As you may be aware, a policy motion was submitted to Leeds Metropolitan Student's Union, achieving 83.27% in favour at the referendum in March. However, due to low voter turn-out the policy was not automatically accepted and was to be taken to the Student Representative Council (SRC).
The policy motion, if adopted would mandate the union;
- To commit to a full, open and honest debate about drugs with as much of the membership as possible.
- To involve relevant agencies in our decisions.
- To seek to influence decision makers to review and radically overhaul the way the country views and controls these substances.
- To campaign to decriminalise the possession of substances for personal use.
- To oppose any cuts to primary health services which would be prejudicial to the public health.
On the 29th of March the SRC convened to discuss issues surround the running of the Union, including the two policy motions that received majority support at referendum. I had prepared a little speech for the meeting, however, due to the policy motion being discussed twice before at SRC, it was decided not to discuss these motions and to go straight to a vote.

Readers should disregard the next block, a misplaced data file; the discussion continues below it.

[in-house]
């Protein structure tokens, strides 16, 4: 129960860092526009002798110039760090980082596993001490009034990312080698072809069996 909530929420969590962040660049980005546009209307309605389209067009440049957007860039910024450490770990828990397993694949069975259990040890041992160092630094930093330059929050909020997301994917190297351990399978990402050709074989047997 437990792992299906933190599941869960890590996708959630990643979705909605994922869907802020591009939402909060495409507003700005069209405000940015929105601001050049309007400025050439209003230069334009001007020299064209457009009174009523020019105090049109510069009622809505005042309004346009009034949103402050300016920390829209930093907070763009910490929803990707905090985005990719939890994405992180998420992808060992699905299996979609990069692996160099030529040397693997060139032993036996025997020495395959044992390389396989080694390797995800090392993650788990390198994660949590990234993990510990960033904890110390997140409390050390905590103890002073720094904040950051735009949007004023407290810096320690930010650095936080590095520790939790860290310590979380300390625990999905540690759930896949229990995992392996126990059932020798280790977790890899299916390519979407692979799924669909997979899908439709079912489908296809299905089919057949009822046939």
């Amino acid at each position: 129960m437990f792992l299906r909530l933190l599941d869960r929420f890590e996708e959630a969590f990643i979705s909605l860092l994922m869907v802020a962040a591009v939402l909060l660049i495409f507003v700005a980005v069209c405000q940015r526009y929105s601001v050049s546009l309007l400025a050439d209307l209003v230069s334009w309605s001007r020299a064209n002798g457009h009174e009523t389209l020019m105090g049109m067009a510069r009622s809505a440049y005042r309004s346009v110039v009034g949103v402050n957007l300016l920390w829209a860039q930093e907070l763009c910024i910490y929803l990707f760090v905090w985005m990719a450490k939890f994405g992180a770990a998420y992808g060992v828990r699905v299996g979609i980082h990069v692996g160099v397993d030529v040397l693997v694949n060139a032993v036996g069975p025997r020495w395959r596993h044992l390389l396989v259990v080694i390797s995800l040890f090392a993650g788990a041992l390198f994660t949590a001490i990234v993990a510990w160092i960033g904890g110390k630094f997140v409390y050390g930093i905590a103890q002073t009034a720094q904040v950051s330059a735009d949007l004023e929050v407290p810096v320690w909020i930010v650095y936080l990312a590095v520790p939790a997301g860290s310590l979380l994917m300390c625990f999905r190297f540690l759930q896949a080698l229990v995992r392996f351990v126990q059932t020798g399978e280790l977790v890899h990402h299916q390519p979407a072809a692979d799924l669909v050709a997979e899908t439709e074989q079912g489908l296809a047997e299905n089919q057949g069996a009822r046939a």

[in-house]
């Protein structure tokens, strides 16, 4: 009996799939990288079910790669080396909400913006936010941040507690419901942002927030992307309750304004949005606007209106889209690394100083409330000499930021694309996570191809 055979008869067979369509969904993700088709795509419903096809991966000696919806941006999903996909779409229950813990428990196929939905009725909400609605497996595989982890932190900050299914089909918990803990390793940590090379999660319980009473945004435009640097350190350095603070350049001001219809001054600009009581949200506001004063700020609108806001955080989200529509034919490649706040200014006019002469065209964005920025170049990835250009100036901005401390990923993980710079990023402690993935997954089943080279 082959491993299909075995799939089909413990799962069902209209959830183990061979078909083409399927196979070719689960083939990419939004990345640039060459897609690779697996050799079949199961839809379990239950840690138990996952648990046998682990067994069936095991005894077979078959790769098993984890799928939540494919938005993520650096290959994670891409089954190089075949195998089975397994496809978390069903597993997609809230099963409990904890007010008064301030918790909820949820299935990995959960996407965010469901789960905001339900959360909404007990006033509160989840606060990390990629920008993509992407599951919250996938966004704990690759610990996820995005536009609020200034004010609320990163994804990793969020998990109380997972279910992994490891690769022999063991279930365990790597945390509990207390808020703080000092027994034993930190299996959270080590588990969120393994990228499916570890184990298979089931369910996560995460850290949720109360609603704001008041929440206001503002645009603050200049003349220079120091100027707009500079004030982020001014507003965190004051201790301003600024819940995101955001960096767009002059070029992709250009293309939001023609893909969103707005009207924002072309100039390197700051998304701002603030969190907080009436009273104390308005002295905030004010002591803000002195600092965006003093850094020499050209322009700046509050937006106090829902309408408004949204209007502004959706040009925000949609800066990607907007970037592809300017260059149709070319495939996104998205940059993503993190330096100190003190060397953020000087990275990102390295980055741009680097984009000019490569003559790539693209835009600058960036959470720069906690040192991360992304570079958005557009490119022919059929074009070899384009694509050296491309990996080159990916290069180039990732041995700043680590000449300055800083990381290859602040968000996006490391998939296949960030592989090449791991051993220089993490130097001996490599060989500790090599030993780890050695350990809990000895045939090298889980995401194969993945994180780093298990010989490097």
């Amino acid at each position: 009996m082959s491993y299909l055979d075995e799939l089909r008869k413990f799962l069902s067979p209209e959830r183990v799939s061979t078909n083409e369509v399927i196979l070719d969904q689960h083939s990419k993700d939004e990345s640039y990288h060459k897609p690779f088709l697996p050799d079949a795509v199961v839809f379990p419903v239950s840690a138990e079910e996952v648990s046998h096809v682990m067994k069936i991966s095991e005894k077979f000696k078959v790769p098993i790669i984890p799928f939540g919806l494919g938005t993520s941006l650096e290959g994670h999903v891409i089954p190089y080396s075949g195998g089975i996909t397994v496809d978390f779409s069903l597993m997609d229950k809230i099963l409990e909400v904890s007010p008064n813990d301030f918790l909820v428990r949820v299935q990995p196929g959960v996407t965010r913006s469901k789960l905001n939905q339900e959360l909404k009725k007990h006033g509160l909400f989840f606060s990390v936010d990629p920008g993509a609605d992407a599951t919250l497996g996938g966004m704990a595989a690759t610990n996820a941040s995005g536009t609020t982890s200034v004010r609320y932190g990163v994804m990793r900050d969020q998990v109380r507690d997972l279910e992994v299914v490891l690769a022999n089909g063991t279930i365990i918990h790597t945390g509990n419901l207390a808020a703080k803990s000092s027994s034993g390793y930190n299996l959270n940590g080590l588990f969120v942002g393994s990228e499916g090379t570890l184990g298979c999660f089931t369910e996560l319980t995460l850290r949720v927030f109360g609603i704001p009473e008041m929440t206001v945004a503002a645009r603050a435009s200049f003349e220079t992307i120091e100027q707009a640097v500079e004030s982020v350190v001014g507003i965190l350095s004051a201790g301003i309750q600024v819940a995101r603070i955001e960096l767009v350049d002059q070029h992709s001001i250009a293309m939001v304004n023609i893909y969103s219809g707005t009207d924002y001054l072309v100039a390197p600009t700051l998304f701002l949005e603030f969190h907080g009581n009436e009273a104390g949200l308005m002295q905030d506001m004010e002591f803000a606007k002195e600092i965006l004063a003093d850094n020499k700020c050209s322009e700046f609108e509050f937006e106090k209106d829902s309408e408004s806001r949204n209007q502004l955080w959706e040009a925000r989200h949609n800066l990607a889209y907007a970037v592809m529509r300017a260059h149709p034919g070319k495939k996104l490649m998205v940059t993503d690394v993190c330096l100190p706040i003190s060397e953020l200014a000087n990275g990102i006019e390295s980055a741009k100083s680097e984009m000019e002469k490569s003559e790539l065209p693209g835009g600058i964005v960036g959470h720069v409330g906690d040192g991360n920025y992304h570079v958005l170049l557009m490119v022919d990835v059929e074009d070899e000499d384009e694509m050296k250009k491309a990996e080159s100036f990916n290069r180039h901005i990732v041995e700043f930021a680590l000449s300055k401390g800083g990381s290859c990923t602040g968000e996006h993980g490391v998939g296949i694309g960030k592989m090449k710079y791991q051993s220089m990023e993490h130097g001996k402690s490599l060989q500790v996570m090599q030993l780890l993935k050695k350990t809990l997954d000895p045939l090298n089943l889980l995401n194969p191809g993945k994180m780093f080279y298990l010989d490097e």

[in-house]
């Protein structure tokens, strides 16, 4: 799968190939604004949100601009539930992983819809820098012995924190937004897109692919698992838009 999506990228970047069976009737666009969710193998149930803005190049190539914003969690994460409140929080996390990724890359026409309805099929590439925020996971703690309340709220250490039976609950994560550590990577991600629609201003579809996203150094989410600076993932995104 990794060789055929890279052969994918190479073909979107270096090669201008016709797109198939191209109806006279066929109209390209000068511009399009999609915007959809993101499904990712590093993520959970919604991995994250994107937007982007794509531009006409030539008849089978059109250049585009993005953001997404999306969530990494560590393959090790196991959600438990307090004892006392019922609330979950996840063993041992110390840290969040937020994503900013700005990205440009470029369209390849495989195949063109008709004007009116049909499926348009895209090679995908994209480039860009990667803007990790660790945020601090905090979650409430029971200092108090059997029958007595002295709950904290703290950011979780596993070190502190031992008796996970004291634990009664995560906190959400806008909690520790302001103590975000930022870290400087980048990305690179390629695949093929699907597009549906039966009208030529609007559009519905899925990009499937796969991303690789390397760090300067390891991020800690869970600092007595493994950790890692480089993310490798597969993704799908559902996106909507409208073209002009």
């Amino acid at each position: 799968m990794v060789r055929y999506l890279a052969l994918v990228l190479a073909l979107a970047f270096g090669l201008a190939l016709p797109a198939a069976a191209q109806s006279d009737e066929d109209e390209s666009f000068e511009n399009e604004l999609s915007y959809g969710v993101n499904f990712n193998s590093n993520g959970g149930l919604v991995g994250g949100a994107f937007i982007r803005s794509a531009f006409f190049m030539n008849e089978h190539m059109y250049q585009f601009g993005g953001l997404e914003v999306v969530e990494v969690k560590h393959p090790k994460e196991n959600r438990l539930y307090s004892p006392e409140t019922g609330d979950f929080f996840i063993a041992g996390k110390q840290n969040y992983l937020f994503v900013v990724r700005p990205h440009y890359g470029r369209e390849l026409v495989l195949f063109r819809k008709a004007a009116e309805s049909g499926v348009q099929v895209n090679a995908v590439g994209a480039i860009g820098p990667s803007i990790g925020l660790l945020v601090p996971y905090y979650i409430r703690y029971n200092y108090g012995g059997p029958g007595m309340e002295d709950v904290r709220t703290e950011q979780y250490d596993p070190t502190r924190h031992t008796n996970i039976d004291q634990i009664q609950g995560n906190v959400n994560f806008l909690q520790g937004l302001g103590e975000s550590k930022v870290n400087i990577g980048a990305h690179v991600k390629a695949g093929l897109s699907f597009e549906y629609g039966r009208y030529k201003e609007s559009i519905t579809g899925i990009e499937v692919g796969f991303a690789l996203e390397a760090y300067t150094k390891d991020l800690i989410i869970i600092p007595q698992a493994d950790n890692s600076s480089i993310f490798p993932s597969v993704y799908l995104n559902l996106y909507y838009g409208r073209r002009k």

I have to be honest, I wasn't too sure that the policy would pass. It's usually such an uphill struggle for institutions to accept what is commonly seen as a radical proposal. I was bracing myself for it to fail. Those in favour were asked to raise their hands first, a good number raised their hands but not enough to ensure it passing. Then followed those against, and for a few fleeting moments a real panic struck me as the first few hands started to raise. Luckily, after the initial few hands, none more followed.
The policy PASSED!
I have the great joy of being able to announce that after everything I've done to make this happen, Leeds Metropolitan University Student's Union is the first Student's Union in the country to accept the War on Drugs is a War on People and to oppose the victimization of millions of people every year. When I finish my time at university, and I still have at least two years left to achieve more, I can proudly say I made some level of a difference in trying to change our system in what can sometimes feel like an endless war.
I'd like to give a special thank you to Jo Johnson (Community and Well-being officer at LMUSU), and those at Leeds Metropolitan who've supported me over the last couple of months.
Love, peace, and all things nice,
until next time,